For example, everything in Balinese Hinduism is about balance but Bali is at tipping point in so many ways. Money is becoming all-important and it’s very easy for the Balinese to look the other way at the consequences of more tourists because they think their lives are improving with more money and material things.

What are you enjoying most whilst living here?

I love the sounds of the gamelan at night, the smell of night flowering jasmine, the fact that my kids are surrounded by other kids from all over the world. And I really love sambal matah.

What have you least enjoyed so far?

I don’t love always being the foreigner. I like to blend in and not be pointed at or called tourist all the time. Living in the village pretty much everyone just treats me like they do everyone else but as soon as I’m out I go back to being another tourist in Bali.

What do you miss back home?

I miss my mum and dad and being with my sister and her family. Being away from them is definitely the saddest thing about living so far away. Thankfully we have facetime and can be in touch lots but it’s definitely not the same as being there with them.

How has it been being part of an expat community? How have you blended both communities?

This is a really interesting question because I don’t always see myself as part of the expat community. I suppose I dip in and out but I find a lot of places far too ex-patish for my liking. It used to be a bit different when most ex-pats were those married to Indonesians but now there are way more families moving to Bali things have shifted. It’s not that I don’t like hanging out with ex-pat families, I just feel it’s easier to relate to mixed families that are in the same boat as I am. To be honest I find a lot of ex-pat families love Bali more unconditionally than those in mixed marriages!

What is the best thing you have done while you have lived here?

This might be a strange answer but the best thing has got to be having both my babies at Bumi Sehat. If you don’t know it, it’s a small clinic in Ubud founded by a midwife called Ibu Robin. She is a huge advocate for natural birthing, water birth and community care. I can’t imagine I would ever have had the opportunity to give birth in such a way if I’d been in the UK or US.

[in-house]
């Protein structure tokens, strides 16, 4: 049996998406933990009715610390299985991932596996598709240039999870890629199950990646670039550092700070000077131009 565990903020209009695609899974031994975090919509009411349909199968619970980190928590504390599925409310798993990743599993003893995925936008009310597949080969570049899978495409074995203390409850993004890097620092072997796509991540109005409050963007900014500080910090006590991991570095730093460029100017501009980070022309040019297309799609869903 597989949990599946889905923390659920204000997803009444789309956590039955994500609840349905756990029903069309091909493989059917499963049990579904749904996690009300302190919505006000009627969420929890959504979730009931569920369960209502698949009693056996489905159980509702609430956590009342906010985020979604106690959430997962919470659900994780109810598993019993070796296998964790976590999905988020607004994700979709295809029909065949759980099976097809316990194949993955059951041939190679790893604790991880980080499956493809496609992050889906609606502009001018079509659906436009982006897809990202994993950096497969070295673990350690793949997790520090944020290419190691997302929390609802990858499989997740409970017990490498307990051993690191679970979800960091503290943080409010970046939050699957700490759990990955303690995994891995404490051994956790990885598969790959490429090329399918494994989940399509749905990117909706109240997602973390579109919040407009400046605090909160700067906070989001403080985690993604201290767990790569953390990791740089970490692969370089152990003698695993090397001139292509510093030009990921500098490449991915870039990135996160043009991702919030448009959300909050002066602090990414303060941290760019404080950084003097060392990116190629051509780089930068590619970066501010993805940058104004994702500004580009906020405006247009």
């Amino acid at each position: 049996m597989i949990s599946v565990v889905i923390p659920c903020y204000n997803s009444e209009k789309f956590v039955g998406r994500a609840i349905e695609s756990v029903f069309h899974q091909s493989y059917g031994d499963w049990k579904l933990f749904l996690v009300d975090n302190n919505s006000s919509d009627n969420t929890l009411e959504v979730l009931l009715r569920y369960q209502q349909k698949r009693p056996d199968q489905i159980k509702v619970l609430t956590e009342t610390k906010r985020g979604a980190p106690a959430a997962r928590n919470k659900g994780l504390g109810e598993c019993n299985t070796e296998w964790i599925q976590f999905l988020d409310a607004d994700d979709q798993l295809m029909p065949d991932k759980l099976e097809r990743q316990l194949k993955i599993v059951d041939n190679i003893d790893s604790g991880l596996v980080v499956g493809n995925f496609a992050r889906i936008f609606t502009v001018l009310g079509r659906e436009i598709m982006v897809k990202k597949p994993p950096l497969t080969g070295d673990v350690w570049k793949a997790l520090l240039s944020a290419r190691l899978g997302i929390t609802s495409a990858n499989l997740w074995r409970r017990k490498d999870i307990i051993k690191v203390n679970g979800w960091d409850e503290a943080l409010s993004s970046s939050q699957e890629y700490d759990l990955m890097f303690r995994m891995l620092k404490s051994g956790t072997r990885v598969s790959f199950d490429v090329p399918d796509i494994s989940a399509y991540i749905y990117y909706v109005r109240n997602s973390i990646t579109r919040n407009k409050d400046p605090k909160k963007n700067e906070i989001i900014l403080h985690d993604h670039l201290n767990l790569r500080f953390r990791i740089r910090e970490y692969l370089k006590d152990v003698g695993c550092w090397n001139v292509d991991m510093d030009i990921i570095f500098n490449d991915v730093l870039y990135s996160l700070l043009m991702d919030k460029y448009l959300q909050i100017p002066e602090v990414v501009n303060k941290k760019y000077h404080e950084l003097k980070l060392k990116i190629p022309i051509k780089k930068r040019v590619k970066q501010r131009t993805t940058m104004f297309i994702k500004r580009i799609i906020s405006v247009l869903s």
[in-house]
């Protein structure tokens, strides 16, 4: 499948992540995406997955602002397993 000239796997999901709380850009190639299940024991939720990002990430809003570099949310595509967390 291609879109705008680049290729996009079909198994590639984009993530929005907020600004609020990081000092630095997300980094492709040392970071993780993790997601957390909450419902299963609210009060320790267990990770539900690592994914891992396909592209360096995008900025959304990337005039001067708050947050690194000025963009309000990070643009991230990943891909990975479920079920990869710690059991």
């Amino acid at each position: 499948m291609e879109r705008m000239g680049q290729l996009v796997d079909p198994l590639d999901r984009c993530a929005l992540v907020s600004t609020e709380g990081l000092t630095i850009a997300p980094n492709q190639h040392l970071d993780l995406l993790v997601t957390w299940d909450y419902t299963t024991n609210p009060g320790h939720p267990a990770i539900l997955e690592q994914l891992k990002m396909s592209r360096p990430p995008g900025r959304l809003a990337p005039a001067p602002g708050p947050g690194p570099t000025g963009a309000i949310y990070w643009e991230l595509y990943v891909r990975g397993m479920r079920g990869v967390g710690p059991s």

If you had to describe Bali in three words what would it be?

Infuriating but irresistible

What tips do you have to those looking at making the move to Bali:

Don’t kid yourself into thinking it’s the perfect move. There are so many wonderful things about Bali but it can chew people up and spit them out too. Foreigners get gouged on prices for housing, bike and car rental, even shopping in the markets. Traffic is horrendous and schooling is expensive, especially if you’re coming from somewhere with free or subsidized schools. Medical care and insurance is essential!

If you do make the move, make friends with local people. Don’t just live in the ex-pat bubble because you will miss out on the heart and soul of what makes Bali so incredible…it’s people!

Hannah runs The Bali Family Guide a fantastic resource and must visit website for all information to families visiting and living in Bali. Check it out for tips and recommendations for everything Bali! It also aims to connect families to the things they need by partnering with family-friendly businesses in Bali. Hannah gives her real opinion on places to eat, stay, play, pamper, learn and get help.

Contact details for The Bali Family Guide:


Ready to get started?

Book a free discovery call to learn more about how we can help you feel confident about a move to Bali.

Leave a Reply